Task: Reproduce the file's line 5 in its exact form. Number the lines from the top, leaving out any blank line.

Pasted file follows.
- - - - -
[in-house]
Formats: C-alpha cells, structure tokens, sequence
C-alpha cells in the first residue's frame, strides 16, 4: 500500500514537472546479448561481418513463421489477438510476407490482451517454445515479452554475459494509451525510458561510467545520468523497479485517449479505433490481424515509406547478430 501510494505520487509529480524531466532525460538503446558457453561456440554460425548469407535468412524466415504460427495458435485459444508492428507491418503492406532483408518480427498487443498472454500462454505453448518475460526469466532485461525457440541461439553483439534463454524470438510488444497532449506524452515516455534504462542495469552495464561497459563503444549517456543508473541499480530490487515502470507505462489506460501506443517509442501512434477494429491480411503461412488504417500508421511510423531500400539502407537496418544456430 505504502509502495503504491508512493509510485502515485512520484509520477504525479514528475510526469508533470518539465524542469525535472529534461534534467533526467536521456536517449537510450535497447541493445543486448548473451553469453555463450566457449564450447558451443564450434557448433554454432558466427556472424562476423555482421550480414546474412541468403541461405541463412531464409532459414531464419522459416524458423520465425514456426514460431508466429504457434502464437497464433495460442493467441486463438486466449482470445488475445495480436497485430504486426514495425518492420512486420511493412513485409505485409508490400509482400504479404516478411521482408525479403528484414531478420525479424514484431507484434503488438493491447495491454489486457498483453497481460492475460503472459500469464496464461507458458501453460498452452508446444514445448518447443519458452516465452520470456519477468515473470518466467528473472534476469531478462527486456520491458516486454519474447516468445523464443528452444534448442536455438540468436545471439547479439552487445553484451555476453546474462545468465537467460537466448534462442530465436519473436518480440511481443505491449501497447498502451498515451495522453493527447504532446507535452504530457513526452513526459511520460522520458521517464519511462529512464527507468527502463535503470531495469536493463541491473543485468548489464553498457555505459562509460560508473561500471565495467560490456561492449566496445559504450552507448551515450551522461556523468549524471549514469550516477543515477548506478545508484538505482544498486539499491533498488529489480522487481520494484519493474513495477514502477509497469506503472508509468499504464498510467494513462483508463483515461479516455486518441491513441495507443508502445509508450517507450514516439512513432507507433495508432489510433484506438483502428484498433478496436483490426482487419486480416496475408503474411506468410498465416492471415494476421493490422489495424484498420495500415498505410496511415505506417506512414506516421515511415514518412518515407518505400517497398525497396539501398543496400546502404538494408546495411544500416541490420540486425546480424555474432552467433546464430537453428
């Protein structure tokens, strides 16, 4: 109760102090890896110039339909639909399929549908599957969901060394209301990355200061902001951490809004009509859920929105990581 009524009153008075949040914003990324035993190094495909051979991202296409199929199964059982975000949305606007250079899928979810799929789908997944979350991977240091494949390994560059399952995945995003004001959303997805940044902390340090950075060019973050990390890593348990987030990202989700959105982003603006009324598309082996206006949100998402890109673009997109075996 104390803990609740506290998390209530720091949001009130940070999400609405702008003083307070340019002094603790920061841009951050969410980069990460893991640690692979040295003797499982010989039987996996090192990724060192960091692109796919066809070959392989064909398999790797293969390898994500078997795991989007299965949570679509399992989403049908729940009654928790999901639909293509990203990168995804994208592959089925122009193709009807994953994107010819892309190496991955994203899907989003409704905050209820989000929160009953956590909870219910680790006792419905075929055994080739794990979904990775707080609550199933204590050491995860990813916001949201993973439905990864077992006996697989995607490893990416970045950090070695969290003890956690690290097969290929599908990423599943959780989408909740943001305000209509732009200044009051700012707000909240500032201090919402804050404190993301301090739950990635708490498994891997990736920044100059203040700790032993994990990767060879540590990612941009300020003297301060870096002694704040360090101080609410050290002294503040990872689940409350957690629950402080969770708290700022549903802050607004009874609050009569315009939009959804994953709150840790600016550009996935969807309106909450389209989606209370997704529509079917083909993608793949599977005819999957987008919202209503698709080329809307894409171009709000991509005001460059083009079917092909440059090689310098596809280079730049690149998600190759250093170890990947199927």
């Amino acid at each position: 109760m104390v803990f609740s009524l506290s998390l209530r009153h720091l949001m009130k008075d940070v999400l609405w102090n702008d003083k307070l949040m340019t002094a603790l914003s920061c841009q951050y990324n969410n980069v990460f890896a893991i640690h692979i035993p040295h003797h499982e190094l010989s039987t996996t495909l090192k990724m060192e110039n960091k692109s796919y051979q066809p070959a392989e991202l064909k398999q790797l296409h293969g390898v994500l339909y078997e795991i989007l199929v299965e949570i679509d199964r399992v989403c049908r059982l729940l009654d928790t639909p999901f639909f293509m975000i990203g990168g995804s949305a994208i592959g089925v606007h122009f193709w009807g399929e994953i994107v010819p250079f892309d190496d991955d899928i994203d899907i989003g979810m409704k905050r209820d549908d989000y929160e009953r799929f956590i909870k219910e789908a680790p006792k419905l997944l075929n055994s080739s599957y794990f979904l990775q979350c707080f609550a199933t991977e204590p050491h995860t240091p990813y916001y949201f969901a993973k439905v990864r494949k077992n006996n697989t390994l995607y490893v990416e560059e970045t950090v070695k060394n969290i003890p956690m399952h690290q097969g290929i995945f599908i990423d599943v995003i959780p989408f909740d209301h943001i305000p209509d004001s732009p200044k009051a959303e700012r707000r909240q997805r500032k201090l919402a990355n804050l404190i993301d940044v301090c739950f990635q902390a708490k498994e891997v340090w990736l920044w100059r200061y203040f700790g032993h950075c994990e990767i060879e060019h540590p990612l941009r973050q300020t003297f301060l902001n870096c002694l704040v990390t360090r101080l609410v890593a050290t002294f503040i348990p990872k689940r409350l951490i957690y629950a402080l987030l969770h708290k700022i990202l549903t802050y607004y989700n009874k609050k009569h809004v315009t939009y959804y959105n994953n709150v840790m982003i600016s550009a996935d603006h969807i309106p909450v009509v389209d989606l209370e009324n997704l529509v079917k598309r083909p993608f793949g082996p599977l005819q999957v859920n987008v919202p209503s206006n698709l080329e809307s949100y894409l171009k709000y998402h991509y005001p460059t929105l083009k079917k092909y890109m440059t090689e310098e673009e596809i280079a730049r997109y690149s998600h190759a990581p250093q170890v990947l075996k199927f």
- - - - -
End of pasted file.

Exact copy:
């Amino acid at each position: 109760m104390v803990f609740s009524l506290s998390l209530r009153h720091l949001m009130k008075d940070v999400l609405w102090n702008d003083k307070l949040m340019t002094a603790l914003s920061c841009q951050y990324n969410n980069v990460f890896a893991i640690h692979i035993p040295h003797h499982e190094l010989s039987t996996t495909l090192k990724m060192e110039n960091k692109s796919y051979q066809p070959a392989e991202l064909k398999q790797l296409h293969g390898v994500l339909y078997e795991i989007l199929v299965e949570i679509d199964r399992v989403c049908r059982l729940l009654d928790t639909p999901f639909f293509m975000i990203g990168g995804s949305a994208i592959g089925v606007h122009f193709w009807g399929e994953i994107v010819p250079f892309d190496d991955d899928i994203d899907i989003g979810m409704k905050r209820d549908d989000y929160e009953r799929f956590i909870k219910e789908a680790p006792k419905l997944l075929n055994s080739s599957y794990f979904l990775q979350c707080f609550a199933t991977e204590p050491h995860t240091p990813y916001y949201f969901a993973k439905v990864r494949k077992n006996n697989t390994l995607y490893v990416e560059e970045t950090v070695k060394n969290i003890p956690m399952h690290q097969g290929i995945f599908i990423d599943v995003i959780p989408f909740d209301h943001i305000p209509d004001s732009p200044k009051a959303e700012r707000r909240q997805r500032k201090l919402a990355n804050l404190i993301d940044v301090c739950f990635q902390a708490k498994e891997v340090w990736l920044w100059r200061y203040f700790g032993h950075c994990e990767i060879e060019h540590p990612l941009r973050q300020t003297f301060l902001n870096c002694l704040v990390t360090r101080l609410v890593a050290t002294f503040i348990p990872k689940r409350l951490i957690y629950a402080l987030l969770h708290k700022i990202l549903t802050y607004y989700n009874k609050k009569h809004v315009t939009y959804y959105n994953n709150v840790m982003i600016s550009a996935d603006h969807i309106p909450v009509v389209d989606l209370e009324n997704l529509v079917k598309r083909p993608f793949g082996p599977l005819q999957v859920n987008v919202p209503s206006n698709l080329e809307s949100y894409l171009k709000y998402h991509y005001p460059t929105l083009k079917k092909y890109m440059t090689e310098e673009e596809i280079a730049r997109y690149s998600h190759a990581p250093q170890v990947l075996k199927f």